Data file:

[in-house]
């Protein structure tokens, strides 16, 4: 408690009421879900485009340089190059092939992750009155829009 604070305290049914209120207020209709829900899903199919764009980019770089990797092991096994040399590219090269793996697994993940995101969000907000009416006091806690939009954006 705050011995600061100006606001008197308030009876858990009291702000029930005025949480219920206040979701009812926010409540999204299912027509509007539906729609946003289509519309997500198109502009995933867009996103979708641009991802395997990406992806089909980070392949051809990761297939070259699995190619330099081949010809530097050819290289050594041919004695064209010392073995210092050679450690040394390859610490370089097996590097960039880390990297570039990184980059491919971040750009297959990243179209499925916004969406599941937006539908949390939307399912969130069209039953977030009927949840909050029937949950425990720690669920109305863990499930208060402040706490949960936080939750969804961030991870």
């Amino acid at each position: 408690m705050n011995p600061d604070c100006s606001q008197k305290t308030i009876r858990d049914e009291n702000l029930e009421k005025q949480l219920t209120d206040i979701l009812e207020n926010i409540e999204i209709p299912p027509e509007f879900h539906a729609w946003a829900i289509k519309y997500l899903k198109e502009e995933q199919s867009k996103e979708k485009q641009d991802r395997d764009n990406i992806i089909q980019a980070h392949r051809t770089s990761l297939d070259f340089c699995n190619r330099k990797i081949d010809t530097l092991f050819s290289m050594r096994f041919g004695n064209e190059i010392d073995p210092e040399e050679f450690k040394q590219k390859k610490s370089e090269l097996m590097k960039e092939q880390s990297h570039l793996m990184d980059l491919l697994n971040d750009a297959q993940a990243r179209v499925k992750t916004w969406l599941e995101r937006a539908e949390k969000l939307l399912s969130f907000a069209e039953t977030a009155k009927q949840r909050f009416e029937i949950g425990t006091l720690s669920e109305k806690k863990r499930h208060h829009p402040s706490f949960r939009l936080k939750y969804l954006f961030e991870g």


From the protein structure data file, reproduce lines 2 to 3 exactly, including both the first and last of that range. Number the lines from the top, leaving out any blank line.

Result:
């Protein structure tokens, strides 16, 4: 408690009421879900485009340089190059092939992750009155829009 604070305290049914209120207020209709829900899903199919764009980019770089990797092991096994040399590219090269793996697994993940995101969000907000009416006091806690939009954006 705050011995600061100006606001008197308030009876858990009291702000029930005025949480219920206040979701009812926010409540999204299912027509509007539906729609946003289509519309997500198109502009995933867009996103979708641009991802395997990406992806089909980070392949051809990761297939070259699995190619330099081949010809530097050819290289050594041919004695064209010392073995210092050679450690040394390859610490370089097996590097960039880390990297570039990184980059491919971040750009297959990243179209499925916004969406599941937006539908949390939307399912969130069209039953977030009927949840909050029937949950425990720690669920109305863990499930208060402040706490949960936080939750969804961030991870």
């Amino acid at each position: 408690m705050n011995p600061d604070c100006s606001q008197k305290t308030i009876r858990d049914e009291n702000l029930e009421k005025q949480l219920t209120d206040i979701l009812e207020n926010i409540e999204i209709p299912p027509e509007f879900h539906a729609w946003a829900i289509k519309y997500l899903k198109e502009e995933q199919s867009k996103e979708k485009q641009d991802r395997d764009n990406i992806i089909q980019a980070h392949r051809t770089s990761l297939d070259f340089c699995n190619r330099k990797i081949d010809t530097l092991f050819s290289m050594r096994f041919g004695n064209e190059i010392d073995p210092e040399e050679f450690k040394q590219k390859k610490s370089e090269l097996m590097k960039e092939q880390s990297h570039l793996m990184d980059l491919l697994n971040d750009a297959q993940a990243r179209v499925k992750t916004w969406l599941e995101r937006a539908e949390k969000l939307l399912s969130f907000a069209e039953t977030a009155k009927q949840r909050f009416e029937i949950g425990t006091l720690s669920e109305k806690k863990r499930h208060h829009p402040s706490f949960r939009l936080k939750y969804l954006f961030e991870g």